The theme of the 2017 Willa Cather Conference, held recently in Red Cloud, Nebraska, was "Picturing the American West, The Railroad and Popular Imagination." Linked with the subject of railroads were the Opera Houses that were built in prairie towns served by railroad lines. Not only did visitors coming to see performances in the Opera Houses sometimes arrive by train, more importantly, the trains allowed performers to travel from town to town, easily transporting their costumes and scenery.
The image at left is from the County Capital in St. John to which Isaac Werner subscribed. You will notice that the advertisement is dated June 4, 1890, but the railroad had arrived in St. John earlier than that date.
Sharing his stories about abandoned rail lines was James Reisdorff, who spoke to us from the Burlington Depot on the southern edge of Red Cloud. His program was titled "Pulling Up Stakes: When Trains Leave Town," and he shared the impact on towns that lose their railroads. He also described how others like himself go in search of abandoned sites, some still having evidence of the old rails while others are discernible only from the elevated grade.
|James Reisdorff at the Red Cloud Depot|
The last morning of the conference a panel of Dr. Ann Tschetter, Dr. Elissa Sartwell, city planner and author Ann Satterthwaite, and Dr. Mark Facknitz discussed 'Railroads: Myth & Metaphor.' Dr. Sartwell addressed the tragic mistreatment of Chinese workers laying the transcontinental lines, using references from plays performed in the Opera Houses and cartoons belittling the Chinese to illustrate the era. Particularly illuminating was the work of Dr. Facknitz, pointing out the significance of the railroad in Cather's writings. I do hope their papers are published so that I can study them further.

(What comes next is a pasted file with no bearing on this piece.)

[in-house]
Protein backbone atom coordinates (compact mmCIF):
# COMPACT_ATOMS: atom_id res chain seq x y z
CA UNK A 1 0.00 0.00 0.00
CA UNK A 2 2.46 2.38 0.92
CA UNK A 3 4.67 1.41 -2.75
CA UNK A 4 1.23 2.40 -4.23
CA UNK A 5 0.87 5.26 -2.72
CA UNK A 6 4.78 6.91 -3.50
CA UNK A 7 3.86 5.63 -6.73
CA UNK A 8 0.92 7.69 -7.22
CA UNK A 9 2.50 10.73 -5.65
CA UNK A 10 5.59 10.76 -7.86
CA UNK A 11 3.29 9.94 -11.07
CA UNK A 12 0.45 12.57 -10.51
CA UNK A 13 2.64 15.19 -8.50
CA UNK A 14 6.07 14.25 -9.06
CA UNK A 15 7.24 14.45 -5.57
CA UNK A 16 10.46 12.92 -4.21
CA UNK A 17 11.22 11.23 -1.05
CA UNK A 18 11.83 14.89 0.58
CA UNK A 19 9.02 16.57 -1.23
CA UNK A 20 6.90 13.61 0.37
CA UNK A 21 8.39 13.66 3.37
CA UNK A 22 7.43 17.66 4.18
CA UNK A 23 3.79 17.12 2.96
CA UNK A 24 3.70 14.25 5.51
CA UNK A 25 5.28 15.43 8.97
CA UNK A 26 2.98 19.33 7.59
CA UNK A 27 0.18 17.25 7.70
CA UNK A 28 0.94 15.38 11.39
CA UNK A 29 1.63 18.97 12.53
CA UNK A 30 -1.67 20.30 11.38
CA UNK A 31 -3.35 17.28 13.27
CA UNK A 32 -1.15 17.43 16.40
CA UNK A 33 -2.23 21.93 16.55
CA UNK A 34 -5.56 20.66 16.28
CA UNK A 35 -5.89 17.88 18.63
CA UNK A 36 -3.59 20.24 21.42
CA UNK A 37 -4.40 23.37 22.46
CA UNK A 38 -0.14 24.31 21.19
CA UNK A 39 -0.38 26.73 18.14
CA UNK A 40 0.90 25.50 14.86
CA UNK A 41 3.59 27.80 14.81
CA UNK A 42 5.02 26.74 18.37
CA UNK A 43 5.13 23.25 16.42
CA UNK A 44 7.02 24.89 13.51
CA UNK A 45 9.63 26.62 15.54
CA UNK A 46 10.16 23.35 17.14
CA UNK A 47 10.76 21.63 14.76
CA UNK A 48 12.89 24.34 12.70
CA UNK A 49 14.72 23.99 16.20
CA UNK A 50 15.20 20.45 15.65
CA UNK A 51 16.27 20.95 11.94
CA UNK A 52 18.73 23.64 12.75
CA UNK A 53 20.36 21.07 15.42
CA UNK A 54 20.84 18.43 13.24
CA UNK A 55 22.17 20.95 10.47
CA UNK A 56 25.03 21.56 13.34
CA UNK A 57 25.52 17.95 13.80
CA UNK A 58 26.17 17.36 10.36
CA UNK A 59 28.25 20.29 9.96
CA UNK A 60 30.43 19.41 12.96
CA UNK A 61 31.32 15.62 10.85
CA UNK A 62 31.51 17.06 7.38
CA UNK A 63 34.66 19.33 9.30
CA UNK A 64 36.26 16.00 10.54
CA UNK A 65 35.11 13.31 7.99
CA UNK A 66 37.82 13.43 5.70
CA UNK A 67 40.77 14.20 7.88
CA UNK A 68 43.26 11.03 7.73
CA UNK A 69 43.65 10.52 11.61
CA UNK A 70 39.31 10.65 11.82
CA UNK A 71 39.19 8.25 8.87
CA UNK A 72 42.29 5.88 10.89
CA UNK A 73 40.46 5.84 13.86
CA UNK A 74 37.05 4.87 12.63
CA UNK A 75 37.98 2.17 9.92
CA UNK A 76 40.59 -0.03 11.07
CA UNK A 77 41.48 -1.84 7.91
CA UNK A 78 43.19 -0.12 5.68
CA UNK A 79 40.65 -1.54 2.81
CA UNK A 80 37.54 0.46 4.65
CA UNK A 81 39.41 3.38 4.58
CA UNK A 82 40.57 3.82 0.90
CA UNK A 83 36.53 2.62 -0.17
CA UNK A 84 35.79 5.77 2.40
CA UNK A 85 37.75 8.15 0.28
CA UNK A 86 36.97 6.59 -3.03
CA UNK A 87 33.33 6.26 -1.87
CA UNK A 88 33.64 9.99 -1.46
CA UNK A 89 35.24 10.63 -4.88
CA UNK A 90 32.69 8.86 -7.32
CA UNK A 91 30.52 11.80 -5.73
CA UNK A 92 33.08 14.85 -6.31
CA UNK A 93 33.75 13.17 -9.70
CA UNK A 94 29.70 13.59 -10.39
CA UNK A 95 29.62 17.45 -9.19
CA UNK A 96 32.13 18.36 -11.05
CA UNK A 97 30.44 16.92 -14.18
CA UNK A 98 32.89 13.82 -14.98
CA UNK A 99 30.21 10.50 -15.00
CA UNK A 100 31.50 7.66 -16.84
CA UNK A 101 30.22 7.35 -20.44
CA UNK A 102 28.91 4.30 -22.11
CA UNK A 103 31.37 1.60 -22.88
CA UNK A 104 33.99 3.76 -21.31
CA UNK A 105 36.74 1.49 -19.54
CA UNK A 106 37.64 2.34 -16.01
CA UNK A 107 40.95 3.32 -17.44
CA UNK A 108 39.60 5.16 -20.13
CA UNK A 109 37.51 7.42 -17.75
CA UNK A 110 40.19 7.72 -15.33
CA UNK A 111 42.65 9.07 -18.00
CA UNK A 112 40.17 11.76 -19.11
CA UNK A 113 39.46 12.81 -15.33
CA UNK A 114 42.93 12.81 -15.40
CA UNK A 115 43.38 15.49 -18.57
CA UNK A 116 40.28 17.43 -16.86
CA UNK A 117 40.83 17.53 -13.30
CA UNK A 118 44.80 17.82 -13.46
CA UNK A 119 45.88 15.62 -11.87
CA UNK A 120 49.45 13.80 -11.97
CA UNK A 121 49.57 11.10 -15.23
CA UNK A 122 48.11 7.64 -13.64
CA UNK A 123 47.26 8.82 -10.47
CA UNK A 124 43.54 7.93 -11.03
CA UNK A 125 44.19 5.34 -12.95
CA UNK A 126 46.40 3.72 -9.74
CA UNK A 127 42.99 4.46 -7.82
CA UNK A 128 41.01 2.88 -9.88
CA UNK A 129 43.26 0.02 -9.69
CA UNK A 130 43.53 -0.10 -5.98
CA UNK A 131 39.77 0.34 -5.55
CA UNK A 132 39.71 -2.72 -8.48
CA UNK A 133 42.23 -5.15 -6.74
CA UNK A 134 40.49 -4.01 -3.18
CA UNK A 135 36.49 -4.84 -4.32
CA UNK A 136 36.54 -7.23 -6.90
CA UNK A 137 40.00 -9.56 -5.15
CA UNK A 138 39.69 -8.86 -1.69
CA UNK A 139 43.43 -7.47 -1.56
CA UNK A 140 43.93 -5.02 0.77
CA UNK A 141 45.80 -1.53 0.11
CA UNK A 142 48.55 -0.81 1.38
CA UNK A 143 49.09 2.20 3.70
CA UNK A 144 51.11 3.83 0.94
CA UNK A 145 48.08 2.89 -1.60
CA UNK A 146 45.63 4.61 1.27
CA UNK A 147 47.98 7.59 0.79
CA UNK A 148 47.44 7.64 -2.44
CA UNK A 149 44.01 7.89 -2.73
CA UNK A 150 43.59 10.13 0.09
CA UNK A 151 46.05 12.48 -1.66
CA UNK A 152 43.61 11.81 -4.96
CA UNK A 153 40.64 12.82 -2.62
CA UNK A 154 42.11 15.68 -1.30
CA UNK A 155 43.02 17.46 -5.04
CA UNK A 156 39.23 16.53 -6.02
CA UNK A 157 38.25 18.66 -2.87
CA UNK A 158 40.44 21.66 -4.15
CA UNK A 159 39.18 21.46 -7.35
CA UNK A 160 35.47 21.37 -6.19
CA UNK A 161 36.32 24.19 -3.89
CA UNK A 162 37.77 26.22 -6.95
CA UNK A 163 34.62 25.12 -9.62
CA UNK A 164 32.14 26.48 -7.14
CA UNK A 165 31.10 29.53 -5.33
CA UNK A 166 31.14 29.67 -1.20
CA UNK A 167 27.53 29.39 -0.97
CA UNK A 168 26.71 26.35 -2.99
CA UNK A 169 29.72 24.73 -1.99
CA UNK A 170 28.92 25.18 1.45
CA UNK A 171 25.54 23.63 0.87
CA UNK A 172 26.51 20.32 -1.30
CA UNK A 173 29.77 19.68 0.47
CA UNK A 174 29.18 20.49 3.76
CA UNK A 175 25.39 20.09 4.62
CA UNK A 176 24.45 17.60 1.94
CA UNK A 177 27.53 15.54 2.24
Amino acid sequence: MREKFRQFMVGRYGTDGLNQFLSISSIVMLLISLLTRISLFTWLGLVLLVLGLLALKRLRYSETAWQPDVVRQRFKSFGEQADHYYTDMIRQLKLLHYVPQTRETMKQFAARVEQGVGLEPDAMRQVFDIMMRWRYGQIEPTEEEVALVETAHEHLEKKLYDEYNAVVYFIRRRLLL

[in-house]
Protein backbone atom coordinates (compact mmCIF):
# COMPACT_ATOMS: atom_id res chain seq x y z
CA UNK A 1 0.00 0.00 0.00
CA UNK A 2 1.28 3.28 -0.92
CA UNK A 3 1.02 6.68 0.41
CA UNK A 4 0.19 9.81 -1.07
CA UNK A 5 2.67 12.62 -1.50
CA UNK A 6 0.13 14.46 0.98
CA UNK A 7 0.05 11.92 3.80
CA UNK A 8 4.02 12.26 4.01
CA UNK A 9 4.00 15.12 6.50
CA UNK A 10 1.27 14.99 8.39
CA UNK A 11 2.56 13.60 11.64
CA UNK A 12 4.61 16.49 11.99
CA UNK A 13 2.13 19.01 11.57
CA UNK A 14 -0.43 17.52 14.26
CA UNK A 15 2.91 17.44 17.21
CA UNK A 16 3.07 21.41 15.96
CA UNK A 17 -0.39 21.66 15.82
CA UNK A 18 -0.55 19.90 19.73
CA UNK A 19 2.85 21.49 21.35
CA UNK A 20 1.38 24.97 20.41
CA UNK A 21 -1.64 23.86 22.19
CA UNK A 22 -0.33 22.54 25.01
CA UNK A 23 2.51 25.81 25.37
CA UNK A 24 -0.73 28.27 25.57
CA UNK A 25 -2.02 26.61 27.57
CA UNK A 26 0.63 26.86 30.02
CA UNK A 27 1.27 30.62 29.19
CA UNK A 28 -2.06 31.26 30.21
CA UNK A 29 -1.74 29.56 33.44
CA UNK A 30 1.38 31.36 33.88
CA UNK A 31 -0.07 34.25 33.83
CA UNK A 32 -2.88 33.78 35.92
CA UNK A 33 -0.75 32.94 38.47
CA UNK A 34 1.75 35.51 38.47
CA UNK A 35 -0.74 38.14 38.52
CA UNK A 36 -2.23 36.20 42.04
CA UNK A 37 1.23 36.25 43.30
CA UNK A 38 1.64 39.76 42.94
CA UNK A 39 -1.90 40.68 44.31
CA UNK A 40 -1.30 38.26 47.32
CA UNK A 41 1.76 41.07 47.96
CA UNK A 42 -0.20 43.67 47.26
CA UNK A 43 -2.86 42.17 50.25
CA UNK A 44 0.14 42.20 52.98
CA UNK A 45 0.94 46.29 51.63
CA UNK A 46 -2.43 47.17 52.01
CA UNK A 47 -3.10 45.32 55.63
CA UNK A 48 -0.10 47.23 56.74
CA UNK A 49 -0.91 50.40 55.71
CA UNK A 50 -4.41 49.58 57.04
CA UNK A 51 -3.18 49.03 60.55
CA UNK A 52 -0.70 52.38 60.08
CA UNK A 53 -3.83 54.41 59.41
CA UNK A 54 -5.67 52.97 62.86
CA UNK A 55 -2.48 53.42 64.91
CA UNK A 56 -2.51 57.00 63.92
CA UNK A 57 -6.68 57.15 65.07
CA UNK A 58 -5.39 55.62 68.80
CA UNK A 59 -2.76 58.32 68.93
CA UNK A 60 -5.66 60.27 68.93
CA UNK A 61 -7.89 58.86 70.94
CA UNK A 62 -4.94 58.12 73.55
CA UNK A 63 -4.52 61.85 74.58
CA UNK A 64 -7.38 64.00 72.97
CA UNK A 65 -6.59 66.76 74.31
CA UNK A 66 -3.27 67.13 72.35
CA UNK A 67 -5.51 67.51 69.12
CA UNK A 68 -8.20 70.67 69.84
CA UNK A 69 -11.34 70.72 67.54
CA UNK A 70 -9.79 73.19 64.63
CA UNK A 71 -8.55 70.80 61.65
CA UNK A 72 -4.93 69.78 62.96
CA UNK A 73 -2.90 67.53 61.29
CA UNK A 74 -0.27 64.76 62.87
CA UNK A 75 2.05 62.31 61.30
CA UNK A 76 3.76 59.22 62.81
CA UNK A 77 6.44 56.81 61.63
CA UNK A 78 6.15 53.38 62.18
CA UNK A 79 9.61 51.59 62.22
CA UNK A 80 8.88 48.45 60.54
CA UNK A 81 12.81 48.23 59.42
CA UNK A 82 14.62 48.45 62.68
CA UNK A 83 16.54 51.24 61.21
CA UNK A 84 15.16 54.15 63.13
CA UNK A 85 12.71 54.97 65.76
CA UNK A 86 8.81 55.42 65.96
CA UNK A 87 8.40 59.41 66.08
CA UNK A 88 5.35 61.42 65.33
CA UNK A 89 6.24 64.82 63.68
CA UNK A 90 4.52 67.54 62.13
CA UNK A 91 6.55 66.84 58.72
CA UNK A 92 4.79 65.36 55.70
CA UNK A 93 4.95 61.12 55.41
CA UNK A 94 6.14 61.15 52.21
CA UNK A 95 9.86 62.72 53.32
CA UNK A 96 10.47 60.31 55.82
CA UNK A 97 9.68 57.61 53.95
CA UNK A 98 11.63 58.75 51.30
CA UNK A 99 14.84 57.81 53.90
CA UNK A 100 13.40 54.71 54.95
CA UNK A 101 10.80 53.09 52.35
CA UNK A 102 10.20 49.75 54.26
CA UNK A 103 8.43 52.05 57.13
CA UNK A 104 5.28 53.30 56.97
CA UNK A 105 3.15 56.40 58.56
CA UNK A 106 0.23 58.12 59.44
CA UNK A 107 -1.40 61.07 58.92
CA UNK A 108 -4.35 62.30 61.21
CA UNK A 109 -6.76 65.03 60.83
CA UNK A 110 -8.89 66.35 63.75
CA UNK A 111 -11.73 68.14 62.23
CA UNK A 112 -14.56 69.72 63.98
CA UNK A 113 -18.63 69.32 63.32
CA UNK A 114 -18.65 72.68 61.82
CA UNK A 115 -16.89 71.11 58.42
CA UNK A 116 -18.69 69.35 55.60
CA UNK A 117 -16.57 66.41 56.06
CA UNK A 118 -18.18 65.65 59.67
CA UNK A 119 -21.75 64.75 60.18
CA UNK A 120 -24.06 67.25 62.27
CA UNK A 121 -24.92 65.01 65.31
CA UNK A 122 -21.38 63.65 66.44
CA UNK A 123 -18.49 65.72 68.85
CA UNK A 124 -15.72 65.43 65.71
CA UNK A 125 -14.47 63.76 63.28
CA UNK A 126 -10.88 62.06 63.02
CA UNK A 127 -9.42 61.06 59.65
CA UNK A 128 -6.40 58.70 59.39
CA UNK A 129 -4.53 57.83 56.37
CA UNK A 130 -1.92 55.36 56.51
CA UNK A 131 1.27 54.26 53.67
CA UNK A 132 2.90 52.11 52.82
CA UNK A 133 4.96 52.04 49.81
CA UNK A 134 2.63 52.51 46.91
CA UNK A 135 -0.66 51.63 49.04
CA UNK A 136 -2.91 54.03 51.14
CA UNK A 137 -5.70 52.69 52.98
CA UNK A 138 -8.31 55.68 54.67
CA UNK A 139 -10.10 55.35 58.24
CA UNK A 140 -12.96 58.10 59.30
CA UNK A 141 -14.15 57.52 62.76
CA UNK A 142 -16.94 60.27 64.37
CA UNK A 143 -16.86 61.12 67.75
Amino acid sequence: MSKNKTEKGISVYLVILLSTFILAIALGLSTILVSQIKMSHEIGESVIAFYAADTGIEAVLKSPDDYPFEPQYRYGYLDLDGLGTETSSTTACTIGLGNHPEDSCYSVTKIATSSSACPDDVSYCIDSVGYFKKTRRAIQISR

|Dining one evening at the Red Cloud Depot|
A special treat was the performance of The Red Cloud Cannonball, a vaudeville-inspired performance of classic railroad tunes and humor. Seated in the Red Cloud Opera House Auditorium, we felt as if we were experiencing exactly the sort of show Willa Cather might have seen.
For Isaac Werner and his contemporaries in Kansas, the railroads represented a love-hate relationship. On the one hand, populists blamed the railroads for the unfair shipping costs charged struggling farmers to ship produce to the East, compounded by the distrust and resentment felt for the wealthy and powerful exerting unfair political influence concerning railroad regulation. On the other hand, they sought railroad lines near their communities for transportation and shipping, and they desired the prestige of being a local director for the advancing railroads. Isaac wrote in his journal about the stimulus to growth of the small prairie towns when the railroad arrived.
I will never again take for granted the role of the railroad when I read a Willa Cather novel or short story, and I will reflect more closely on the role of the railroad in my manuscript about Isaac and the Populist Movement.